After the place itself, however, the salient memory of the dinner we had there on 24 july 2007 were two legendary wines: a Dom Perignon 1998, that has an almost animal smell, an infinitely refined taste, and barely sparkles, and a Chateau Latour Pauillac 1994, powerful and structured, that is like the expression of a whole civilisation.

I already said the main thing to say about the food: it was flawless and good. The amuse was very remarkable and impressive: a tuna and mango tartare in a tuna mousse, like a flan, a cold tomato sauce on top, a long crispy sesame allumette. The whole thing is served in a glass bowl on a glass plate. Their spiralling, hypnotising motives converge in the centre, like one of those animated backgrounds in disco TV shows. The tartare is perfectly delicious, quite fresh tuna (obviously not out-of-the-see fresh, but that is precisely why there can be that alliance with Mango). At first it seems that the sesame allumette, though it brings a welcome contrast of texture, is totally not in line with the fresh sweetness of the raw tuna and mango. But, like with great wine-dish pairing, the dish takes a new dimension when the grilled sesame kicks in.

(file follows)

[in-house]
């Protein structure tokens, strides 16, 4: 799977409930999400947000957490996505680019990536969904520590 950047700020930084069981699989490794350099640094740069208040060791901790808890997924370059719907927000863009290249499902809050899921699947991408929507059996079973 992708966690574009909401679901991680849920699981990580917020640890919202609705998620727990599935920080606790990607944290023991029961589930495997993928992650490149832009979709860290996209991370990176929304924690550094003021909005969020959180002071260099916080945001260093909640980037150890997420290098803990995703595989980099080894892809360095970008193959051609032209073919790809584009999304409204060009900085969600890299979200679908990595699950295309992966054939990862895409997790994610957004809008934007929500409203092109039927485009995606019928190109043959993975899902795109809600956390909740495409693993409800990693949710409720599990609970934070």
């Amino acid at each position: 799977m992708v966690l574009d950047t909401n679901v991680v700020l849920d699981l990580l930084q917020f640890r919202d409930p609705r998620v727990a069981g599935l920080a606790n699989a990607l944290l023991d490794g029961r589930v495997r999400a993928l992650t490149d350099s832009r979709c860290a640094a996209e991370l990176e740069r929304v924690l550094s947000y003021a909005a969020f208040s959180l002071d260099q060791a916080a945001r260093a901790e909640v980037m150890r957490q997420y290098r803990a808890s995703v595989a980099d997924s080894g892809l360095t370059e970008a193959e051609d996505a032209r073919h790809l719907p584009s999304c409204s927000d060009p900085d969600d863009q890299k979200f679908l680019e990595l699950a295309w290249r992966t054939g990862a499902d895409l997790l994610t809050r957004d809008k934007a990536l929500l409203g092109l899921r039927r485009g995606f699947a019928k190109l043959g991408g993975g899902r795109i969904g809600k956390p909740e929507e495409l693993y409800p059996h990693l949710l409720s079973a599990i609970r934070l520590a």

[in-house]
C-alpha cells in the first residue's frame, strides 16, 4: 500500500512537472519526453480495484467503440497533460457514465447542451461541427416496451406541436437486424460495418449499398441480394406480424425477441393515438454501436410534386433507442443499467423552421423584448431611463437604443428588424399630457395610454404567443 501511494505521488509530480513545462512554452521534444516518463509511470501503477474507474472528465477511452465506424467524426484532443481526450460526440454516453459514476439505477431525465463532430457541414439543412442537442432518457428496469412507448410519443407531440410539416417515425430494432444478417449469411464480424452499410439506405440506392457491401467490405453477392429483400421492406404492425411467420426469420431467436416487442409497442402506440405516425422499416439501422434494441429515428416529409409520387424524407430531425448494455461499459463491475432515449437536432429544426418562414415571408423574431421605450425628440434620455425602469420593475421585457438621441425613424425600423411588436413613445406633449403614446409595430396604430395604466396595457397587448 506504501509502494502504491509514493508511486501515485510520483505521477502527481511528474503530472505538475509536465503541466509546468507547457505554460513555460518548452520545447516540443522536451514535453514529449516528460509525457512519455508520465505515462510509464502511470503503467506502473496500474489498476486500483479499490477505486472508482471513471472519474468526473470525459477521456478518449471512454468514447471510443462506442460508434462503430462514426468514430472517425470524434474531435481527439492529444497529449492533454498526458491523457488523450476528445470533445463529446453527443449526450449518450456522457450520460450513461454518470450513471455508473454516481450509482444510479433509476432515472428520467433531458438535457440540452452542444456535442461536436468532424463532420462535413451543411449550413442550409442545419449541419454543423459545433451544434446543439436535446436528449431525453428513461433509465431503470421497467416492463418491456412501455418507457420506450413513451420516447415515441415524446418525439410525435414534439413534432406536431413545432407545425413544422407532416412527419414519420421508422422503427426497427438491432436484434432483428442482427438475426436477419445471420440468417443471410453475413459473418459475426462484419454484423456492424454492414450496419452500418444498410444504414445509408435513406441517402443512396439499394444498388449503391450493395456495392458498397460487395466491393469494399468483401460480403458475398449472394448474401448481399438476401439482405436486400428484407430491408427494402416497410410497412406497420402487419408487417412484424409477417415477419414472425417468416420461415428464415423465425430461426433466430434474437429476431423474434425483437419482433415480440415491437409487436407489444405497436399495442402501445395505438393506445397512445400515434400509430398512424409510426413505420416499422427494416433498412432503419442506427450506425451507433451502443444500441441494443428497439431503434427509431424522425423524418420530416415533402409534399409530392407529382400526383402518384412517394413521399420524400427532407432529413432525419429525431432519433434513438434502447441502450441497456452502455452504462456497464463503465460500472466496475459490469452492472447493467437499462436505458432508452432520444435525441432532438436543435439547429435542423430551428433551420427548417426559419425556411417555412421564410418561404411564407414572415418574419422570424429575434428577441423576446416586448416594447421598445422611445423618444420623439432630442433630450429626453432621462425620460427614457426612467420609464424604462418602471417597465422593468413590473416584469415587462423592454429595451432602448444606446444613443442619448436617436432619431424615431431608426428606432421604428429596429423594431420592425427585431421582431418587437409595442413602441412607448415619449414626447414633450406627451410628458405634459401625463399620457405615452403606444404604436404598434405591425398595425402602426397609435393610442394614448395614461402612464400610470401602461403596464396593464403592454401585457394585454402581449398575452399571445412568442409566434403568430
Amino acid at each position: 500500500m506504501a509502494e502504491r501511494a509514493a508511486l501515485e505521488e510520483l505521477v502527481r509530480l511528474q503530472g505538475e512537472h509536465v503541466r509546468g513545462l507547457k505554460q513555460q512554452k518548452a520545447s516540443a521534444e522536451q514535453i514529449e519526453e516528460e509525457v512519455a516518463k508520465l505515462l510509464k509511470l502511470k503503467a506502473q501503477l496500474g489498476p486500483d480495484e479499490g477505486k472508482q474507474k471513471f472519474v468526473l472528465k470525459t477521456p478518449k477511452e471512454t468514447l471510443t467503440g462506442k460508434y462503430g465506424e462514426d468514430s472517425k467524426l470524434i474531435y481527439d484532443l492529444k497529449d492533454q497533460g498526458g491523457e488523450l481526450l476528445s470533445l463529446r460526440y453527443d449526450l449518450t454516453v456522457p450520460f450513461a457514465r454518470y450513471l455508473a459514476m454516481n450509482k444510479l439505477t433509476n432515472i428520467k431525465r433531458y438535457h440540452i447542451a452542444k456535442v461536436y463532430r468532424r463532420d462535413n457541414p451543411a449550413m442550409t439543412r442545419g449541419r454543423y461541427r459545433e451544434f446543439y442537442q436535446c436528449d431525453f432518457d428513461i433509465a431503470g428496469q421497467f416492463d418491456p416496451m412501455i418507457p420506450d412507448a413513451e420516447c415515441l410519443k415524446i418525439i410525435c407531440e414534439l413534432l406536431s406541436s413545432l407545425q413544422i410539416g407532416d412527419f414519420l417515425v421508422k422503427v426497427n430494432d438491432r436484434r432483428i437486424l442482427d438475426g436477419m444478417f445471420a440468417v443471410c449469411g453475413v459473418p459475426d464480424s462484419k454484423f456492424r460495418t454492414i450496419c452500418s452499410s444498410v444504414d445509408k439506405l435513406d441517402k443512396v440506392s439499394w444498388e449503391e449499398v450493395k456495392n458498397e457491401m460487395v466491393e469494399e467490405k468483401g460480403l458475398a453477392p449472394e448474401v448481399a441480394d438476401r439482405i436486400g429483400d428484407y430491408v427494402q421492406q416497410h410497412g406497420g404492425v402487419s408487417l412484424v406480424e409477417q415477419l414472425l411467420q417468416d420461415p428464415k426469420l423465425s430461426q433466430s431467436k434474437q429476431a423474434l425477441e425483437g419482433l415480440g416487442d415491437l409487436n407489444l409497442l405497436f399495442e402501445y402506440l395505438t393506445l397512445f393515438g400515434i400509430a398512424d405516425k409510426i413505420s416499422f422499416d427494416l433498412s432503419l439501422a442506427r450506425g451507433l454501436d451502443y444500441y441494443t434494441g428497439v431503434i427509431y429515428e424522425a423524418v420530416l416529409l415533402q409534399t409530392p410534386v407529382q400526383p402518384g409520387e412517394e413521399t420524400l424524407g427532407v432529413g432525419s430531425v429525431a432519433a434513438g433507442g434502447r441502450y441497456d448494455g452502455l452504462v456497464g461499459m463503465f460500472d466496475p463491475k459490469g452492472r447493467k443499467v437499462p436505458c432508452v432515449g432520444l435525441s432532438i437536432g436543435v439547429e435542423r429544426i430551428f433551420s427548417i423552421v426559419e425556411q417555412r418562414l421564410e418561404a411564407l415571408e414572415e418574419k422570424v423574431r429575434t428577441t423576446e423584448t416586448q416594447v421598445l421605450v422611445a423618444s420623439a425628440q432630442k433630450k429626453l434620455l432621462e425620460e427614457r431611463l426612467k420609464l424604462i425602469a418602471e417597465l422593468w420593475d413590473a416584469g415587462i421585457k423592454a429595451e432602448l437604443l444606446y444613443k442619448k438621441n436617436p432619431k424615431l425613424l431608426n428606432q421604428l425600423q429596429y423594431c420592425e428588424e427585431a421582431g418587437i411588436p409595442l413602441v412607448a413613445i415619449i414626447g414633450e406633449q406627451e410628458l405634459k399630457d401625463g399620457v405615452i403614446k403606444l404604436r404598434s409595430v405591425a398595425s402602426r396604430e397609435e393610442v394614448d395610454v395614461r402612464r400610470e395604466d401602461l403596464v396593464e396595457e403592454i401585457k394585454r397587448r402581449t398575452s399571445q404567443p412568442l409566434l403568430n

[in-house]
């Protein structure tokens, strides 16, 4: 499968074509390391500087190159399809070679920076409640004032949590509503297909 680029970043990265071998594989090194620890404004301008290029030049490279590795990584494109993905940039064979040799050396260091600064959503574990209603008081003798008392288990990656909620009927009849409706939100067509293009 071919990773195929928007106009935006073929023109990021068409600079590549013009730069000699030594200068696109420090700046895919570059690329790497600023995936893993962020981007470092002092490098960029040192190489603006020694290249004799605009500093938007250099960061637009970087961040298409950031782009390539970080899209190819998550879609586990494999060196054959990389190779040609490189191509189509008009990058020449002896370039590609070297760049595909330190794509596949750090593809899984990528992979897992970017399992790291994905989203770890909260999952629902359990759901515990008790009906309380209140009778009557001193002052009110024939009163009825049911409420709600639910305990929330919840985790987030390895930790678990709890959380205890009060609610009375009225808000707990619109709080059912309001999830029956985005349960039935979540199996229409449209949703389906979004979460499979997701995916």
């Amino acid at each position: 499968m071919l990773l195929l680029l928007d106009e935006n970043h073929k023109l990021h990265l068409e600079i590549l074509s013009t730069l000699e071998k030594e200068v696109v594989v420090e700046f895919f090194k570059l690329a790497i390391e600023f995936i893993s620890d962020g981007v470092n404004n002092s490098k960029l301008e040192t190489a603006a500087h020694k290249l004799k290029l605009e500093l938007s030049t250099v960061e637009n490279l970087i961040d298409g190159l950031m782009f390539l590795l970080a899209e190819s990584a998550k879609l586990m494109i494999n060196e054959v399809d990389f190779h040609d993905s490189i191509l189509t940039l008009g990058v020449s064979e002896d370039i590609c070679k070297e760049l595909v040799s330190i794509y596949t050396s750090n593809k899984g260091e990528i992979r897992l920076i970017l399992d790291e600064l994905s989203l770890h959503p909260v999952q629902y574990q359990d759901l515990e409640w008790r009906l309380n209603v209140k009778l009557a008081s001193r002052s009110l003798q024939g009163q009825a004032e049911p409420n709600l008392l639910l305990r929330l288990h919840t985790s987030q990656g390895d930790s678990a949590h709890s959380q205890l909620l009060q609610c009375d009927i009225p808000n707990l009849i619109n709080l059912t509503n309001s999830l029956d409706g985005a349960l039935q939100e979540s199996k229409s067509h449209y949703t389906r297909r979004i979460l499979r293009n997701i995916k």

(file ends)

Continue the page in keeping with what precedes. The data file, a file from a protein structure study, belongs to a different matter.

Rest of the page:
Quite some time later, the other highlight of the meal was a lobster with marinated cauliflower and tomatoes. The tomatoes are green, yellow and red, some sliced, some diced, and their water is the main element of the emulsion sauce, with lemon and some discreet olive oil. But the forefront is occupied by an unexpected (to me at least) alliance of cauliflower and lobster, whose tastes meet. The sour sweetness of those summer tomatoes, solid and liquid and foamy plays as a go-between. Truly, one of those apparently simple discovery of nouvelle cuisine: a similarity between the cauliflower taste and the lobster flesh. And we are not talking of the sweetened cauliflower taste, overcooked and further tampered with buttered, say like in Loiseau’s soupe de choufleur caramelisée, but the real gig, that very identifiable cauliflower taste whose smell is sometimes an issue in the kitchen (old French recipes recommend to cook it with some old bread in the water to mitigate the olfactive effect). Reminded me of Troisgros paraphrasing Mozart: « la cuisine, c’est trouver deux goûts qui s’aiment » (finding two tastes that love one another).